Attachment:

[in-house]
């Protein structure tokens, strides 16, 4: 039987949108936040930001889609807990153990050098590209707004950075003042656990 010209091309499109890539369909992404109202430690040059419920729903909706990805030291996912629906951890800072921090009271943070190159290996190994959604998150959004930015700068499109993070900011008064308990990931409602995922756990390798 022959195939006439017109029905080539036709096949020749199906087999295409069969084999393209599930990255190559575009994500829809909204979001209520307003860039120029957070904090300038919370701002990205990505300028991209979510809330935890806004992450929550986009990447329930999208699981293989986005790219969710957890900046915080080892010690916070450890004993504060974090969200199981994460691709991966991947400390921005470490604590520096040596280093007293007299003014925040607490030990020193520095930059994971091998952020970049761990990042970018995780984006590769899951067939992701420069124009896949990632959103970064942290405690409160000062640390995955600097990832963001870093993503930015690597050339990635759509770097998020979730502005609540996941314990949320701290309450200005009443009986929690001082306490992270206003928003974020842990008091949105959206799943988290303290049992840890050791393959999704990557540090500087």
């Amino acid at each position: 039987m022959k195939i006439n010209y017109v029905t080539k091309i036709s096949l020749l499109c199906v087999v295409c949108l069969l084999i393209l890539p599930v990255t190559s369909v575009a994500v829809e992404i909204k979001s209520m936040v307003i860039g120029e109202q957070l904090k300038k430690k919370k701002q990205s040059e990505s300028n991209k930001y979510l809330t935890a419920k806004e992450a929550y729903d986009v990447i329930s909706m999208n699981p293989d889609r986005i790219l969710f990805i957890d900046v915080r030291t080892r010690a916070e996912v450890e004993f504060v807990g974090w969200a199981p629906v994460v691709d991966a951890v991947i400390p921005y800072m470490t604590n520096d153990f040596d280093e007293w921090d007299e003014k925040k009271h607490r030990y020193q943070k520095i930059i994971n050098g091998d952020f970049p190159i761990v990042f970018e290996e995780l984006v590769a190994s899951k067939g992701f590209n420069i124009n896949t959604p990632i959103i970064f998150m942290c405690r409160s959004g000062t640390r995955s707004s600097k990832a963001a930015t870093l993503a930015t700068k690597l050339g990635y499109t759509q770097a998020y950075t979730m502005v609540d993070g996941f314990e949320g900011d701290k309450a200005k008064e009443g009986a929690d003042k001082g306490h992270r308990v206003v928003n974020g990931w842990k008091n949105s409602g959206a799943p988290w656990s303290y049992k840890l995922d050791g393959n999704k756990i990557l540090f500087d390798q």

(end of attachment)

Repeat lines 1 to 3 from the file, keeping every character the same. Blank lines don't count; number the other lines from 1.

[in-house]
């Protein structure tokens, strides 16, 4: 039987949108936040930001889609807990153990050098590209707004950075003042656990 010209091309499109890539369909992404109202430690040059419920729903909706990805030291996912629906951890800072921090009271943070190159290996190994959604998150959004930015700068499109993070900011008064308990990931409602995922756990390798 022959195939006439017109029905080539036709096949020749199906087999295409069969084999393209599930990255190559575009994500829809909204979001209520307003860039120029957070904090300038919370701002990205990505300028991209979510809330935890806004992450929550986009990447329930999208699981293989986005790219969710957890900046915080080892010690916070450890004993504060974090969200199981994460691709991966991947400390921005470490604590520096040596280093007293007299003014925040607490030990020193520095930059994971091998952020970049761990990042970018995780984006590769899951067939992701420069124009896949990632959103970064942290405690409160000062640390995955600097990832963001870093993503930015690597050339990635759509770097998020979730502005609540996941314990949320701290309450200005009443009986929690001082306490992270206003928003974020842990008091949105959206799943988290303290049992840890050791393959999704990557540090500087």
């Amino acid at each position: 039987m022959k195939i006439n010209y017109v029905t080539k091309i036709s096949l020749l499109c199906v087999v295409c949108l069969l084999i393209l890539p599930v990255t190559s369909v575009a994500v829809e992404i909204k979001s209520m936040v307003i860039g120029e109202q957070l904090k300038k430690k919370k701002q990205s040059e990505s300028n991209k930001y979510l809330t935890a419920k806004e992450a929550y729903d986009v990447i329930s909706m999208n699981p293989d889609r986005i790219l969710f990805i957890d900046v915080r030291t080892r010690a916070e996912v450890e004993f504060v807990g974090w969200a199981p629906v994460v691709d991966a951890v991947i400390p921005y800072m470490t604590n520096d153990f040596d280093e007293w921090d007299e003014k925040k009271h607490r030990y020193q943070k520095i930059i994971n050098g091998d952020f970049p190159i761990v990042f970018e290996e995780l984006v590769a190994s899951k067939g992701f590209n420069i124009n896949t959604p990632i959103i970064f998150m942290c405690r409160s959004g000062t640390r995955s707004s600097k990832a963001a930015t870093l993503a930015t700068k690597l050339g990635y499109t759509q770097a998020y950075t979730m502005v609540d993070g996941f314990e949320g900011d701290k309450a200005k008064e009443g009986a929690d003042k001082g306490h992270r308990v206003v928003n974020g990931w842990k008091n949105s409602g959206a799943p988290w656990s303290y049992k840890l995922d050791g393959n999704k756990i990557l540090f500087d390798q």